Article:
Whether from a GEM2 or an EM38/31, the data are exponentially low at the low end and exponentially high at the high end with a long linear slope in the middle. EM data also display different behavior at values close to zero and all sites I have graphed tend to behave like the data from the Hussar site. The curves drop off rapidly to a minimum value and then tend to be linear with a very gradual slope towards zero.
The final composite curve models that arose out of the two data sets preserved as much of the original data from both data sets as was feasible. The low ends of the curves were virtually the Hussar data with little modification, which represented the correction curve for coarse textured soils. The high end of the curves tended to be just the linear portions of the Goodale Farm data, which represented the correction curves for medium and fine textured soils. The high end of the Hussar data was not used as it was found to lie within the range of ±25% for the linear portion of the composite curve.
The models were made to be linear at the high end so as not to overestimate higher conductivities when correcting data from cool or cold seasons to simulate warmer summertime EM surveys.
Early in 2020, I decided I need to test the composite correction curves. I came up with a list of reclaimed sites within a few hours of Calgary and contacted landowners for permission to perform 3 separate surveys on the sites in winter, fall or spring and summer. There were 4 sites in each of the Brown, Dark Brown and Black soil zones and 2 sites in the Dark Grey zone. Of the sites, 6 were coarse textured and the rest were medium to fine textured.
Correlation of the seasonal correction to summertime or warm values was conducted qualitatively by assigning a value of 10 to a corrected curve that lay within the range of ±25% of the warm values. If the corrected curve was mostly at the upper or lower limit, it was given a value of 7 and if it lay outside the range ±25% but inside the range ±50%, it was given a value of 5. If the data was mostly along the 50% line, the assigned value was 2 and outside of 50%, the value was 0. In analyzing results from the 14 sites, none of the data was outside of the 50% interval. The results were strongly biased to soil texture. Medium to fine textured sites averaged 95% agreement from cool season data corrected to warm season and 89% agreement from cold season data corrected to warm seasonal values. For coarse textured soils, there was 89% correlation between cool seasonal data corrected to warm values and 73% correlation for cold season data corrected to warm values.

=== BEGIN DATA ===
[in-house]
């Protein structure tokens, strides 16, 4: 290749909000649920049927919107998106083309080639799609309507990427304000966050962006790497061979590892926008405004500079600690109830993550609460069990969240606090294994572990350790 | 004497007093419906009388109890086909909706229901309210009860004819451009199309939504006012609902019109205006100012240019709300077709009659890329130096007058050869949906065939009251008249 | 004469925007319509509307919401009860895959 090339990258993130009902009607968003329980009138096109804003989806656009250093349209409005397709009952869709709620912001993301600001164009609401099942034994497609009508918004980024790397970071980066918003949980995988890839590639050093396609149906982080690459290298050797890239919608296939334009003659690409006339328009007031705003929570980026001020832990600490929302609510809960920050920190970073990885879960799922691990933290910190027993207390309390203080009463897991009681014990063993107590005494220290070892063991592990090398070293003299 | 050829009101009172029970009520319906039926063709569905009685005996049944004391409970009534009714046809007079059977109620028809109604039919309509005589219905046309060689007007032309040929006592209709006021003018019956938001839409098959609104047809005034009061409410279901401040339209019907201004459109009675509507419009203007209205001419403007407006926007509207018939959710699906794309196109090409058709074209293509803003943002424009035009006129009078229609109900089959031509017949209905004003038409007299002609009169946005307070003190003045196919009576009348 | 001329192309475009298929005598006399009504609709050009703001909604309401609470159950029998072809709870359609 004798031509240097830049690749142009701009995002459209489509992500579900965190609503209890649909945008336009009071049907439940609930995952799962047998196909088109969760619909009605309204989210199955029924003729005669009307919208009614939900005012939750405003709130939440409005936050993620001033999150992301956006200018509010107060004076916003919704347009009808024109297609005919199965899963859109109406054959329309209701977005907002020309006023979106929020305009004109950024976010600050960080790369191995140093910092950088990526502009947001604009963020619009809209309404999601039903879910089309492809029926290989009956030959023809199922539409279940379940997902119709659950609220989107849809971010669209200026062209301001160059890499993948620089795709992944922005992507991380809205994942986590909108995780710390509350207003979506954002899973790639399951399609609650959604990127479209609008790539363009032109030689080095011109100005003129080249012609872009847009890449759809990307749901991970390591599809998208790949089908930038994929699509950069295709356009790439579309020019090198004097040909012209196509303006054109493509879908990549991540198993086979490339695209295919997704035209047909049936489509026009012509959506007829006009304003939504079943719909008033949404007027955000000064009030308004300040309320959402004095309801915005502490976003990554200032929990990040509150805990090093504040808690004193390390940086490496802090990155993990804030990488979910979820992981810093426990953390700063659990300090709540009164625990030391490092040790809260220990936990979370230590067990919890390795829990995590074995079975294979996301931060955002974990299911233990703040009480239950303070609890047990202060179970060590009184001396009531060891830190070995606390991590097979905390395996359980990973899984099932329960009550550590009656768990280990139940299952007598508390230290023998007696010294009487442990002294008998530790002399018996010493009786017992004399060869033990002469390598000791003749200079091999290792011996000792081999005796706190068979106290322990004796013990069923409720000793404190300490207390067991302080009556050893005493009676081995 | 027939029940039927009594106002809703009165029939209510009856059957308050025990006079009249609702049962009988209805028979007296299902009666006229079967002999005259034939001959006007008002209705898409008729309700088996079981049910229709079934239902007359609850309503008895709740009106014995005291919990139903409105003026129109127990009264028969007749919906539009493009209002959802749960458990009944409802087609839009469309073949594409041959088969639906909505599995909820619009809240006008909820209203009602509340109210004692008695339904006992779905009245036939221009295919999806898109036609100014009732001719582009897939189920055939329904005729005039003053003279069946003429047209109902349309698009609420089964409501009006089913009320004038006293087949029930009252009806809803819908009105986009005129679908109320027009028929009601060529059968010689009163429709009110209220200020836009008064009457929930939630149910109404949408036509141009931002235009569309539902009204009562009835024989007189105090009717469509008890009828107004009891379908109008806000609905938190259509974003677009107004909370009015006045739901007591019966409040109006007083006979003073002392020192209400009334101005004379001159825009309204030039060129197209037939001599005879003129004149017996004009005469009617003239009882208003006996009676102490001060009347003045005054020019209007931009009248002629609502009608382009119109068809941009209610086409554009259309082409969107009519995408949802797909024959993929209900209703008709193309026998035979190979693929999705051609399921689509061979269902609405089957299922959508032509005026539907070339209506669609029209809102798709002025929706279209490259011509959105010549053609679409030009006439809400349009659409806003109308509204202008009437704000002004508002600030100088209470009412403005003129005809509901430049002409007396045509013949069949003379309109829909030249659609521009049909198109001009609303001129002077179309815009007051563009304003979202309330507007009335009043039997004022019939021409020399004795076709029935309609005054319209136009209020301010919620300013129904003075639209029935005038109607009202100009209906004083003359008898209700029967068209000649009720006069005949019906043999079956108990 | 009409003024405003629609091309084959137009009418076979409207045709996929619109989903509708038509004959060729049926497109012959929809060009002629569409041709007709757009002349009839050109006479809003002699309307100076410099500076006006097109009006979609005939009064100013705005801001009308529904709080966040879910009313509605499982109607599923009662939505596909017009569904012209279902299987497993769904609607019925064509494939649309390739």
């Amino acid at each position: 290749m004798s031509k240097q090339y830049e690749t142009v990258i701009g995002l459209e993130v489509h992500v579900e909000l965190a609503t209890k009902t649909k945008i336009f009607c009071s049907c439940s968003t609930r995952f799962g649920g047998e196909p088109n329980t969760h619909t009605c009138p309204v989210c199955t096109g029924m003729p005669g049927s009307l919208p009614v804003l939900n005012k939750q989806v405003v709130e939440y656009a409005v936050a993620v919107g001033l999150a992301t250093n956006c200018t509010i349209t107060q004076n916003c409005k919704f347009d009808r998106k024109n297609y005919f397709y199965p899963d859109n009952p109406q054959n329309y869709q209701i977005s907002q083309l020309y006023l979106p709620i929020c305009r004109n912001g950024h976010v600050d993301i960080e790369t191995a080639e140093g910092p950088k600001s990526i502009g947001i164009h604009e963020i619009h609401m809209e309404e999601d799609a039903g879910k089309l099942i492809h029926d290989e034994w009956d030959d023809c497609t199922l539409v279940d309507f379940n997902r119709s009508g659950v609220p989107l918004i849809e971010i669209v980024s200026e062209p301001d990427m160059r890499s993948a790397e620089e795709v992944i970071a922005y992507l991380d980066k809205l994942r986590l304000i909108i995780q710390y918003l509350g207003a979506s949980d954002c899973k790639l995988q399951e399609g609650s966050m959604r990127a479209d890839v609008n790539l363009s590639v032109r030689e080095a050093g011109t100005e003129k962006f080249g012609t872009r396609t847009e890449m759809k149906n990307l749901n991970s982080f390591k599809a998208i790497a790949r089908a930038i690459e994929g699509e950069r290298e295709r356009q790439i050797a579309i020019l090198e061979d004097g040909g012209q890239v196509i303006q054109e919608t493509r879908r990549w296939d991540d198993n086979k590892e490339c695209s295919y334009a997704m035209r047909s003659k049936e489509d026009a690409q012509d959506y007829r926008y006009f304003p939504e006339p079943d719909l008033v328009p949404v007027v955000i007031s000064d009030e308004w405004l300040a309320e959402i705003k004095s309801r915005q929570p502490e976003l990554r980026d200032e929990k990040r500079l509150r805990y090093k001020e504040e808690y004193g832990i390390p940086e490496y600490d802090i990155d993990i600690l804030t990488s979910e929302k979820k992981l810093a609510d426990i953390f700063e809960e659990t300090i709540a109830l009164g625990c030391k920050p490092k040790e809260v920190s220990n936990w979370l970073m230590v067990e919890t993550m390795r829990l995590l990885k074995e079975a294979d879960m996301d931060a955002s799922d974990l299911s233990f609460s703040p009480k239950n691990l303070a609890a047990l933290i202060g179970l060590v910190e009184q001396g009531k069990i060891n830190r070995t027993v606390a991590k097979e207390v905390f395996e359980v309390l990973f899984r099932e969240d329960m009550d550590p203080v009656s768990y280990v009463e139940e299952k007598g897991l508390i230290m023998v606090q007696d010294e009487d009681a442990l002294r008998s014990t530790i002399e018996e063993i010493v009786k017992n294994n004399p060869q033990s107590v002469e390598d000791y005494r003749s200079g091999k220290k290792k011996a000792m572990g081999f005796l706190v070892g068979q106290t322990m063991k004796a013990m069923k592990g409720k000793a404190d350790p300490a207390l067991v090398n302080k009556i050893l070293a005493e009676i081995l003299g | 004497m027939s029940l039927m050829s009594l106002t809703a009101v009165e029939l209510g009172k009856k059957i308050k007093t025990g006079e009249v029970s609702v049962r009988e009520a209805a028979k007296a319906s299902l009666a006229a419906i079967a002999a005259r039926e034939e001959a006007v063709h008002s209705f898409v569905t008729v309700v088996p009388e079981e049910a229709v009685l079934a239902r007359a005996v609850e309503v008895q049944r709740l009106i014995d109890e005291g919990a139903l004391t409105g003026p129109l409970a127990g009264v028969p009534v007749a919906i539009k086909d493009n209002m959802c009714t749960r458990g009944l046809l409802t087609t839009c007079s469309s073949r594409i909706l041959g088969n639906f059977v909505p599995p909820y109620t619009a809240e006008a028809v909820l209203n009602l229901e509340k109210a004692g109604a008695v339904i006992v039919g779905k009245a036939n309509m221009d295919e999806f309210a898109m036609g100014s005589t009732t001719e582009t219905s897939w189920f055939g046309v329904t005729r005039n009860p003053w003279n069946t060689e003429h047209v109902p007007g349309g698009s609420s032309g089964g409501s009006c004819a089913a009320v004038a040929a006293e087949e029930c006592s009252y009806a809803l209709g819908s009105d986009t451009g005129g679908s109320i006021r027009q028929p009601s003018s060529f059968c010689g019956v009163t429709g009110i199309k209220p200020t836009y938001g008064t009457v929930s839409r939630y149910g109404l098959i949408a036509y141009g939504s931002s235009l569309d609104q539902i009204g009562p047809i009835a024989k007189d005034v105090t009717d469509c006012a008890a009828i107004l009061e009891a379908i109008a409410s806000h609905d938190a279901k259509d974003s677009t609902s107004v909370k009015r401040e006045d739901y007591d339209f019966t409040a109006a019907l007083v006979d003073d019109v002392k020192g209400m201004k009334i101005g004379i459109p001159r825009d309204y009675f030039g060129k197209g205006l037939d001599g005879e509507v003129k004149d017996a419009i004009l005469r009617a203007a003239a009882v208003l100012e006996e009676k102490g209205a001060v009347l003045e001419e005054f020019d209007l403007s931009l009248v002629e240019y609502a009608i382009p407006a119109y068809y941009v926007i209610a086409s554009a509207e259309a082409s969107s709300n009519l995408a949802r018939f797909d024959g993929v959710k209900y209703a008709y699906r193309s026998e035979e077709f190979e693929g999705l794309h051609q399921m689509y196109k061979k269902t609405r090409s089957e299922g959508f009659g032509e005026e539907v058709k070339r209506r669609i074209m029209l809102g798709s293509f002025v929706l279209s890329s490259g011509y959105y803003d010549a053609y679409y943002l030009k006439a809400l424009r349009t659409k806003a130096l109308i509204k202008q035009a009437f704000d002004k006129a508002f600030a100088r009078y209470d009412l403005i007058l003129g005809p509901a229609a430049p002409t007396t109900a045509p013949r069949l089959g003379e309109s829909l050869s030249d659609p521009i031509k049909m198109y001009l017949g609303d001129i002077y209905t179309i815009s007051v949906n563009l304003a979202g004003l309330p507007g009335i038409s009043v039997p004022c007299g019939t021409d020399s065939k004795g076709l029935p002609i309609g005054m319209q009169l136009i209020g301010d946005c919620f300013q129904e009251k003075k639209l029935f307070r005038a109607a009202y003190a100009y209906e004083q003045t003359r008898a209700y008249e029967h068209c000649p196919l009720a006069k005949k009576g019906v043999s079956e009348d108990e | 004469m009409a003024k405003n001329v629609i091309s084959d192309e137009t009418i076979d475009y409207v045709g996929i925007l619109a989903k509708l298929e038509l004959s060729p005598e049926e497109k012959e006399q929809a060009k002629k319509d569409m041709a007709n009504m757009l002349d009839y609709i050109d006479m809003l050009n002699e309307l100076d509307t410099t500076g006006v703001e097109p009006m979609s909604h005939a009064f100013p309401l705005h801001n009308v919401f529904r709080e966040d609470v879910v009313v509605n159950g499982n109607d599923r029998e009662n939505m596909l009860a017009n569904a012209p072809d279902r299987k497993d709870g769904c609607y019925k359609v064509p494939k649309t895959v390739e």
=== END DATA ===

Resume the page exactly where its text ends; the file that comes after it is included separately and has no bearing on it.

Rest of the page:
The reason that cold or winter EM surveys in coarse textured soils did not correct reliably to summertime values is related to soil moisture. The conductivity levels in coarse textured soils are so low, that most of the conductivity at depth is due to existing soil moisture and in the winter this moisture is frozen, resulting in conductivity values near zero. So, the corrected conductivities will still be close to zero throughout most of the conductivity range and will graph below the lower limit (-25%) of the site. When the conductivity values do increase naturally, they get corrected by the exponential portion of the curve and end up above the upper limit (+25%) for the site.
In conclusion, seasonal correction of EM surveys on coarse textured soils in the winter does not appear to be reliable. However seasonal correction of EM surveys conducted on medium and fine textured soils in winter and fall or spring, as well as surveys conducted on coarse textured soils in the fall or spring can be corrected to summertime values with a high degree of reliability.